Shortly before noon on my second day in Athens it started raining, an event that always dampens my sightseeing plans. Stops on my itinerary included the Ilias Lalaounis Jewelry Museum, lunch at a taverna in the Plaka and then off to explore the historic Acropolis, the birthplace of democracy. As fate would have it, I noticed a souvenir shop, Greco Souvenir, in the distance and hoped I could find an umbrella in this emporium so I could continue on my way. My experience in that Greek souvenir shop, one of the hundreds of similar shops in Athens, was special enough to blog about.
Towards the front of the shop was a stand full of inexpensive, full-sized umbrellas. I chose an orange one and headed for the cash register. Being the shopper that I am, I decided to take a look around this jam-packed retail outlet to see if there was anything special– at the right price– to buy. Nothing caught my eye at first, but there were plenty of framed photos of Athens, art prints of the historical sights, statue replicas of Greek gods and goddesses, and of course, the typical destination monogrammed T-shirts, bags and tour books. All I wanted to do was get my umbrella and hurry on my way but much to my displeasure the weather wouldn’t let me. It started to pour down rain. Consequently, I decided to out wait the downpour and dig deep into what the store had to offer.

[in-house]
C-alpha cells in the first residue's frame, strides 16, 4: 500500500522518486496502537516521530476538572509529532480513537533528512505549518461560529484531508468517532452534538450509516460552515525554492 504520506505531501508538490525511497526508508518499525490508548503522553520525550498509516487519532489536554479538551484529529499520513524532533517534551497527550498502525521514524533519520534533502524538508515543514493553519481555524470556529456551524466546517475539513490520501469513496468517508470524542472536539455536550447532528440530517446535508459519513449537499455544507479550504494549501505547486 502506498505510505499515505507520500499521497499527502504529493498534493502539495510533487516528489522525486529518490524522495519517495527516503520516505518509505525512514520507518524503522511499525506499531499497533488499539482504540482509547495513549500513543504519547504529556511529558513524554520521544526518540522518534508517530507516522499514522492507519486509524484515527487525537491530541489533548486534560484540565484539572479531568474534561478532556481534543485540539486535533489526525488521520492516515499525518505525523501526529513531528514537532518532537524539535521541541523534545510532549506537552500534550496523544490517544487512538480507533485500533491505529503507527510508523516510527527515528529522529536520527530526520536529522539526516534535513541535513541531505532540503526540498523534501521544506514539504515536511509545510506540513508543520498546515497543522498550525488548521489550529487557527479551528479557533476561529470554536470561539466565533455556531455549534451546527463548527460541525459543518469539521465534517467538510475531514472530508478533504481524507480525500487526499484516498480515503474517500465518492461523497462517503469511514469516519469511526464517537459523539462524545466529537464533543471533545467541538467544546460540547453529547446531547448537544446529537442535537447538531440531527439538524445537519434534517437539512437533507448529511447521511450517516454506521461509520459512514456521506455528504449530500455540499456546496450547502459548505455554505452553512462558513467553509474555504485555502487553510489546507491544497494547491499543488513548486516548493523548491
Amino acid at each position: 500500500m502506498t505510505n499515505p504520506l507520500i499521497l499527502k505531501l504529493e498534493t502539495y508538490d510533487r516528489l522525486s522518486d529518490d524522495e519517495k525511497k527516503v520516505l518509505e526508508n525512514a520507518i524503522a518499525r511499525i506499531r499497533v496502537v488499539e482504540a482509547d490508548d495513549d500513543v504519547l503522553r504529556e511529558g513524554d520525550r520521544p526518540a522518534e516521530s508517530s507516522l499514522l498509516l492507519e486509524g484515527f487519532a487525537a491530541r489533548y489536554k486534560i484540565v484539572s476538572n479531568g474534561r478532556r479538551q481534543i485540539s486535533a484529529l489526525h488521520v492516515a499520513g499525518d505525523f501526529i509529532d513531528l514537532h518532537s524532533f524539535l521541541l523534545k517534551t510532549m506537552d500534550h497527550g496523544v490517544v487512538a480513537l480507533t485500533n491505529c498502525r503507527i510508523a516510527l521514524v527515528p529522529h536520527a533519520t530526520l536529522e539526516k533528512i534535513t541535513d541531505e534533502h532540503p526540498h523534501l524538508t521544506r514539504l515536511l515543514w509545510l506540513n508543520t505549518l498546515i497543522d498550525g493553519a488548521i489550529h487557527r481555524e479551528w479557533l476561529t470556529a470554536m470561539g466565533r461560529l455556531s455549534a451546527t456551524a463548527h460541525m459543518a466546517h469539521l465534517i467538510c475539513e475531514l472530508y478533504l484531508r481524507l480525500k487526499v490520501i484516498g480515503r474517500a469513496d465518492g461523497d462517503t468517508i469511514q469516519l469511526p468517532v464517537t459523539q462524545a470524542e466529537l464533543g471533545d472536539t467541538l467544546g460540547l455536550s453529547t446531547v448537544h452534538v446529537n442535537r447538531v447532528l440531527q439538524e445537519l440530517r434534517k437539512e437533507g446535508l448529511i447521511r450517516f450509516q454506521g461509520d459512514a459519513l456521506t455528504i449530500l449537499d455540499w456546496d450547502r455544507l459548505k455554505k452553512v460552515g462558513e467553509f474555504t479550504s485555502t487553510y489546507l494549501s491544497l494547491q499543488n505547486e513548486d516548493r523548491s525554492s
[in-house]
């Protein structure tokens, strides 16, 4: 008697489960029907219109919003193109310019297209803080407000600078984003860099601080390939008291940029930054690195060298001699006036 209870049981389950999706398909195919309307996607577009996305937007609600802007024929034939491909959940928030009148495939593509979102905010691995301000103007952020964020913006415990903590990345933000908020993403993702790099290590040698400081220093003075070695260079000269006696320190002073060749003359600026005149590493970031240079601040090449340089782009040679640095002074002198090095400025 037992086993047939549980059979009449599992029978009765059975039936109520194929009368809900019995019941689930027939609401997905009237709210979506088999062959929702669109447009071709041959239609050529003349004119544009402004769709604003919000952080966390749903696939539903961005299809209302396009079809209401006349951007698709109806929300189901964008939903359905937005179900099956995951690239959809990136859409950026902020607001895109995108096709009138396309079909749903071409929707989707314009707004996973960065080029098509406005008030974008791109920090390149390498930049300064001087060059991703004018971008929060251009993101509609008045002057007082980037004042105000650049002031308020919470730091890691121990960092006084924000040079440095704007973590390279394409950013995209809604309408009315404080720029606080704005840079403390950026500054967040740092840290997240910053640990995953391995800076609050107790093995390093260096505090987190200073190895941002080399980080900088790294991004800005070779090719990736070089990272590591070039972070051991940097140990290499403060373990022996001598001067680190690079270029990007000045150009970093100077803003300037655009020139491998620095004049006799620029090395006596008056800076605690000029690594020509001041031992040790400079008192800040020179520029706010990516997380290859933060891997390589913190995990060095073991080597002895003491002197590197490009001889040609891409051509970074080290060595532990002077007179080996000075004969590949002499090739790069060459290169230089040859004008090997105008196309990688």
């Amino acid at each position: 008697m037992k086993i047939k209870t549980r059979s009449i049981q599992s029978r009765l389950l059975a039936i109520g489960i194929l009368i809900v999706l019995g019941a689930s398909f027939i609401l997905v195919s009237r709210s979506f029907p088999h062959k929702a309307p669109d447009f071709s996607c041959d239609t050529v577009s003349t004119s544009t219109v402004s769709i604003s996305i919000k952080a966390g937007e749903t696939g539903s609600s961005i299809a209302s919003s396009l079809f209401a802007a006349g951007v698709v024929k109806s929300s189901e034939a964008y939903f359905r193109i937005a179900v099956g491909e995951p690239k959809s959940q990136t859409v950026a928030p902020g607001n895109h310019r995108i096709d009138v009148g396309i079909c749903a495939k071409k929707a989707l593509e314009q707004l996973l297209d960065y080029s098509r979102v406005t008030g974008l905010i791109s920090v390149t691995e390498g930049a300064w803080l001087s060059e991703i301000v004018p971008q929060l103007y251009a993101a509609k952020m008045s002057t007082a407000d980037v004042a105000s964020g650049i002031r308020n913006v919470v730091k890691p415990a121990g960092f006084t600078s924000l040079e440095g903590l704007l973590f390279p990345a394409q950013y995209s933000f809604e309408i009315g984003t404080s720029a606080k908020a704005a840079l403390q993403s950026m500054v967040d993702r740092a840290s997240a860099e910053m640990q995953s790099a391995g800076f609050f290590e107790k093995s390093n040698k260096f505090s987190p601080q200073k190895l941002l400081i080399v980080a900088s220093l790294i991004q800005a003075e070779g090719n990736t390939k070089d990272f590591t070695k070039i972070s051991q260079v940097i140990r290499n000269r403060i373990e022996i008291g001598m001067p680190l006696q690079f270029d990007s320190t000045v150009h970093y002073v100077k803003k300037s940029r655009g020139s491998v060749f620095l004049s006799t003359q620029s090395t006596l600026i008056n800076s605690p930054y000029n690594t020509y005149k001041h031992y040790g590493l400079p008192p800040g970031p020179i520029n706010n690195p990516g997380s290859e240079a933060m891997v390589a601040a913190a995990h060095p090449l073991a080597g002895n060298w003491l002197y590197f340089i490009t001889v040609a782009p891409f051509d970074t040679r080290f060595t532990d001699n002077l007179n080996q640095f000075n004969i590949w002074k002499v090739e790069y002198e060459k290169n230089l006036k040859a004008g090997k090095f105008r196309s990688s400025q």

One of my favorite types of travel souvenirs is inexpensive, ethnic jewelry. It doesn’t take up much packing space and it’s something I enjoy for years after my trip. I noticed a rack of modern, gold Greek costume jewelry and wandered over to the display to examine the merchandise. My first reaction was I liked the shapes found in the pieces and the look of the jewelry, but I wondered would it look good on. I checked the prices; $10 for a pair of earrings, $8 for a bracelet, and the cost of the necklaces ranged from $5 to $10. The prices were definitely good so I started to try a few pieces on.
Many times, ethnic jewelry designs have meaning. Since most of the jewelry displayed at Greco Souvenir had basically four different repeating design shapes, I felt there was a significance to these patterns so I asked the friendly owner her opinion whether the jewelry communicated something. What happened next was a mini lesson on symbolism in Greek jewelry design. She explained the classic Greek key motif, known as the Meander motif, is named after the Meander River depicting its many twists and turns as is written about in Homer’s Iliad. This symbol represents the “eternal flow of things” or eternity. Also, the Meander motif can represent the bonds of friendship, love, and devotion, which she said makes it a popular jewelry gift for friends and lovers. The circular spiral design she went on to say signified a “long life,” and the four-cornered spiral communicated the “four seasons of life.”